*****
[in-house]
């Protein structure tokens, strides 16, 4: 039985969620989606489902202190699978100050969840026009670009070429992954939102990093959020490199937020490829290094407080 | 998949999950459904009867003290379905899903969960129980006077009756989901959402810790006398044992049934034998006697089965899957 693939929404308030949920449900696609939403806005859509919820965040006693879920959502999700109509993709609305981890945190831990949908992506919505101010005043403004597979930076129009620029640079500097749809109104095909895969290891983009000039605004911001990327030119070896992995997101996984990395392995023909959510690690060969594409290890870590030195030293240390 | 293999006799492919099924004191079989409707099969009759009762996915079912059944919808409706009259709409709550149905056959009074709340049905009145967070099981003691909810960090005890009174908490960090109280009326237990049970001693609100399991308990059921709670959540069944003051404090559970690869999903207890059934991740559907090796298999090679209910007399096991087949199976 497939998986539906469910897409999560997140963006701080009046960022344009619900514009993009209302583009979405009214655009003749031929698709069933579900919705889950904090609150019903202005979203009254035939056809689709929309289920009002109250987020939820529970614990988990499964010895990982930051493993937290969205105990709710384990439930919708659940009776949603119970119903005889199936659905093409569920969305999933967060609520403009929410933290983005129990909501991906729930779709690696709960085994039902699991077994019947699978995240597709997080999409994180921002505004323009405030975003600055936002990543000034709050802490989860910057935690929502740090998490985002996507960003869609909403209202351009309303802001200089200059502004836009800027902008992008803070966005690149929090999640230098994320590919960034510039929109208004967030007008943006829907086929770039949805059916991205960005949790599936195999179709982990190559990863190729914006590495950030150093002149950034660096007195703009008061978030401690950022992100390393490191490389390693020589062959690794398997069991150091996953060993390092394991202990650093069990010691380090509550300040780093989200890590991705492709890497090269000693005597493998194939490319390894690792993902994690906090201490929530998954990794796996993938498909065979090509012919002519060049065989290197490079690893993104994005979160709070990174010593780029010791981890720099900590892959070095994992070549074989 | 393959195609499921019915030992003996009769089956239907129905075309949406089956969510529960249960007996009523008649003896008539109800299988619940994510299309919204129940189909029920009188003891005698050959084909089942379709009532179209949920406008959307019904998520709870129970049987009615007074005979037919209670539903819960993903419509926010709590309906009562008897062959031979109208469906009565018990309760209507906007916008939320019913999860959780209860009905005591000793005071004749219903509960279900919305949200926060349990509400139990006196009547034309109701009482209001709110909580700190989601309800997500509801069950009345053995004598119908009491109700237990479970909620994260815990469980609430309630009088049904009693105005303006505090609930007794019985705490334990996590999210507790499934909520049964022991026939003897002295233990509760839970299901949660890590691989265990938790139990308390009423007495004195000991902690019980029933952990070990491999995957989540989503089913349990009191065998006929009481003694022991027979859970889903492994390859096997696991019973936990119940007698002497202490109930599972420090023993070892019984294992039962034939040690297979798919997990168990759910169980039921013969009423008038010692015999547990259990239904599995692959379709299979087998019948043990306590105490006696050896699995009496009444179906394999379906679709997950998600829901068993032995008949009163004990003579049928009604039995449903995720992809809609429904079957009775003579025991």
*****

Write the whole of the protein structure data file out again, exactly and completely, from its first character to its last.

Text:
[in-house]
């Protein structure tokens, strides 16, 4: 039985969620989606489902202190699978100050969840026009670009070429992954939102990093959020490199937020490829290094407080 | 998949999950459904009867003290379905899903969960129980006077009756989901959402810790006398044992049934034998006697089965899957 693939929404308030949920449900696609939403806005859509919820965040006693879920959502999700109509993709609305981890945190831990949908992506919505101010005043403004597979930076129009620029640079500097749809109104095909895969290891983009000039605004911001990327030119070896992995997101996984990395392995023909959510690690060969594409290890870590030195030293240390 | 293999006799492919099924004191079989409707099969009759009762996915079912059944919808409706009259709409709550149905056959009074709340049905009145967070099981003691909810960090005890009174908490960090109280009326237990049970001693609100399991308990059921709670959540069944003051404090559970690869999903207890059934991740559907090796298999090679209910007399096991087949199976 497939998986539906469910897409999560997140963006701080009046960022344009619900514009993009209302583009979405009214655009003749031929698709069933579900919705889950904090609150019903202005979203009254035939056809689709929309289920009002109250987020939820529970614990988990499964010895990982930051493993937290969205105990709710384990439930919708659940009776949603119970119903005889199936659905093409569920969305999933967060609520403009929410933290983005129990909501991906729930779709690696709960085994039902699991077994019947699978995240597709997080999409994180921002505004323009405030975003600055936002990543000034709050802490989860910057935690929502740090998490985002996507960003869609909403209202351009309303802001200089200059502004836009800027902008992008803070966005690149929090999640230098994320590919960034510039929109208004967030007008943006829907086929770039949805059916991205960005949790599936195999179709982990190559990863190729914006590495950030150093002149950034660096007195703009008061978030401690950022992100390393490191490389390693020589062959690794398997069991150091996953060993390092394991202990650093069990010691380090509550300040780093989200890590991705492709890497090269000693005597493998194939490319390894690792993902994690906090201490929530998954990794796996993938498909065979090509012919002519060049065989290197490079690893993104994005979160709070990174010593780029010791981890720099900590892959070095994992070549074989 | 393959195609499921019915030992003996009769089956239907129905075309949406089956969510529960249960007996009523008649003896008539109800299988619940994510299309919204129940189909029920009188003891005698050959084909089942379709009532179209949920406008959307019904998520709870129970049987009615007074005979037919209670539903819960993903419509926010709590309906009562008897062959031979109208469906009565018990309760209507906007916008939320019913999860959780209860009905005591000793005071004749219903509960279900919305949200926060349990509400139990006196009547034309109701009482209001709110909580700190989601309800997500509801069950009345053995004598119908009491109700237990479970909620994260815990469980609430309630009088049904009693105005303006505090609930007794019985705490334990996590999210507790499934909520049964022991026939003897002295233990509760839970299901949660890590691989265990938790139990308390009423007495004195000991902690019980029933952990070990491999995957989540989503089913349990009191065998006929009481003694022991027979859970889903492994390859096997696991019973936990119940007698002497202490109930599972420090023993070892019984294992039962034939040690297979798919997990168990759910169980039921013969009423008038010692015999547990259990239904599995692959379709299979087998019948043990306590105490006696050896699995009496009444179906394999379906679709997950998600829901068993032995008949009163004990003579049928009604039995449903995720992809809609429904079957009775003579025991």